By KATHERINE ELLISON WALNUT CREEK, Calif. — I’m sitting in front of a gray plastic console that resembles an airplane cockpit. Each time I move, a small reflector on a makeshift tiara resting on my forehead alerts an infrared tracking device pointing down at me from above a computer monitor. Watching the screen, I’m supposed to click a mouse each time I see a star with five or eight points, but not for stars with only four points. It’s a truly simple task, and I’m a college-educated professional. So why do I keep getting it wrong? Halfway into the 20-minute session, I find myself clicking at a lot of four-point stars, while sighing and cursing with each new mistake and stamping my feet, sending further unflattering information to the contraption via tracking straps taped to my legs. Dr. Martin H. Teicher, the Harvard psychiatrist who invented the test, has an explanation for my predicament. “You have some objective evidence for an impairment in attention,” he said — in other words, a “very subtle” case of attention deficit hyperactivity disorder. (Indeed, I had already received a diagnosis three years earlier.) Not only did I click too many times when I shouldn’t have, and occasionally vice versa, but subtle shifts in my head movements, tracked by the device’s motion detector, suggested that I tended to shift attention states, from on-task to impulsive to distracted and back. Copyright 2010 The New York Times Company

Related chapters from BP7e: Chapter 7: Life-Span Development of the Brain and Behavior; Chapter 18: Attention and Higher Cognition
Related chapters from MM:Chapter 13: Memory, Learning, and Development; Chapter 14: Attention and Consciousness
Link ID: 14132 - Posted: 06.24.2010

By JoNel Aleccia Exposure to pesticides used on common kid-friendly foods — including frozen blueberries, fresh strawberries and celery — appears to boost the chances that children will be diagnosed with attention deficit hyperactivity disorder, or ADHD, new research shows. Youngsters with high levels of pesticide residue in their urine, particularly from widely used types of insecticide such as malathion, were more likely to have ADHD, the behavior disorder that often disrupts school and social life, scientists in the United States and Canada found. Kids with higher-than-average levels of one pesticide marker were nearly twice as likely to be diagnosed with ADHD as children who showed no traces of the poison. “I think it's fairly significant. A doubling is a strong effect,” said Maryse F. Bouchard, a researcher at the University of Montreal in Quebec and lead author of the study published Monday in the journal Pediatrics. The take-home message for parents, according to Bouchard: “I would say buy organic as much as possible,” she said. “I would also recommend washing fruits and vegetables as much as possible.” Diet is a major source of pesticide exposure in children, according to the National Academy of Sciences, and much of that exposure comes from favorite fruits and vegetables. In 2008, detectable concentrations of malathion were found in 28 percent of frozen blueberry samples, 25 percent of fresh strawberry samples and 19 percent of celery samples, a government report found. © 2010 msnbc.com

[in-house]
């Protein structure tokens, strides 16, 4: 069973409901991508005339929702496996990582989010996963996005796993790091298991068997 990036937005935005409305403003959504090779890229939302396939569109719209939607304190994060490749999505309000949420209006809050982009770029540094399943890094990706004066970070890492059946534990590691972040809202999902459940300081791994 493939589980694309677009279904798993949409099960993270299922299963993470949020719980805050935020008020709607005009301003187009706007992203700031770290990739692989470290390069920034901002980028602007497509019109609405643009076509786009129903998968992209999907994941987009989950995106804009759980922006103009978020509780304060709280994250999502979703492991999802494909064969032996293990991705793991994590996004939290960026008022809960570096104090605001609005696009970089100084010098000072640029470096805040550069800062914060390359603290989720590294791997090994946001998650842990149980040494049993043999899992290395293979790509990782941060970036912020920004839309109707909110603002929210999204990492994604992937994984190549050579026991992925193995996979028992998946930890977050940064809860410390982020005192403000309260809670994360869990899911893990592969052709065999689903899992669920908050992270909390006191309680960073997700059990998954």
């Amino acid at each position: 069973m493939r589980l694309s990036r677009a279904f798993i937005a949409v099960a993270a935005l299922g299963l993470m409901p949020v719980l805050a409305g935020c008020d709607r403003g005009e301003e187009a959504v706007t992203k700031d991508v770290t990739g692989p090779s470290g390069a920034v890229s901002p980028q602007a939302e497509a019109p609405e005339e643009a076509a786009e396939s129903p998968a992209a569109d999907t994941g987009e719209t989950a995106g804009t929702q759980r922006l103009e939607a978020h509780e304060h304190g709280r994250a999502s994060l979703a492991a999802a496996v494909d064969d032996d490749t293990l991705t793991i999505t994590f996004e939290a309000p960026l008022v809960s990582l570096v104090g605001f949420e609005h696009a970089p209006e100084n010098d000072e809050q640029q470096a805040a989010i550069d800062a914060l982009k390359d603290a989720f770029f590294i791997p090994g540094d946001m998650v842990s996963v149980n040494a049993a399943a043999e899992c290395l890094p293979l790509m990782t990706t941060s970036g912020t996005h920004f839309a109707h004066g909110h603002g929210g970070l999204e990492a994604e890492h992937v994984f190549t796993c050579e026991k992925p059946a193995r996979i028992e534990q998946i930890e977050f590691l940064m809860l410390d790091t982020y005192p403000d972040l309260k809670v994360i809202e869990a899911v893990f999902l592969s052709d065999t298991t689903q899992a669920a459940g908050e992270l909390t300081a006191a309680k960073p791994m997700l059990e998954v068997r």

Related chapters from BP7e: Chapter 7: Life-Span Development of the Brain and Behavior; Chapter 4: The Chemistry of Behavior: Neurotransmitters and Neuropharmacology
Related chapters from MM:Chapter 13: Memory, Learning, and Development; Chapter 4: The Chemistry of Behavior: Neurotransmitters and Neuropharmacology
Link ID: 14079 - Posted: 06.24.2010

By S.I. Rosenbaum BELMONT — The tiny red eye of the Quotient diagnostic device can’t see a child’s face. It can’t see him fidget in class. It doesn’t know what his grades are. But it can see even the subtle moves a child makes, down to the millimeter. According to the company that manufactures the device and the McLean Hospital psychiatrist who invented it, the Quotient’s motion tracker can help a doctor determine whether a child has attention deficit hyperactivity disorder, or ADHD. The makers call it the first objective test for ADHD. But BioBehavioral Diagnostics must overcome skepticism among many doctors, who have seen other diagnostic tests for ADHD flop. The absence of a reliable test, combined with the wide use of behavior-modifying drugs, has made ADHD a controversial disorder. Often, parents are left unsure about what to do when their child is one of the 5 to 10 percent of children diagnosed with ADHD, which is characterized by hyperactivity, inattention, and impulsivity. “These diagnoses are based on behavioral descriptors, or subjective states of being,’’ said Judith Warner, author of “We’ve Got Issues: Children and Parents in the Age of Medication.’’ “That makes it suspect in the eyes of people who don’t understand it.’’ BioBehavioral Diagnostics, of Westford and Philadelphia, says its device can change that, by distinguishing between the restlessness and jitters of a child with ADHD and the movements of one who does not have the disorder. © 2010 NY Times Co.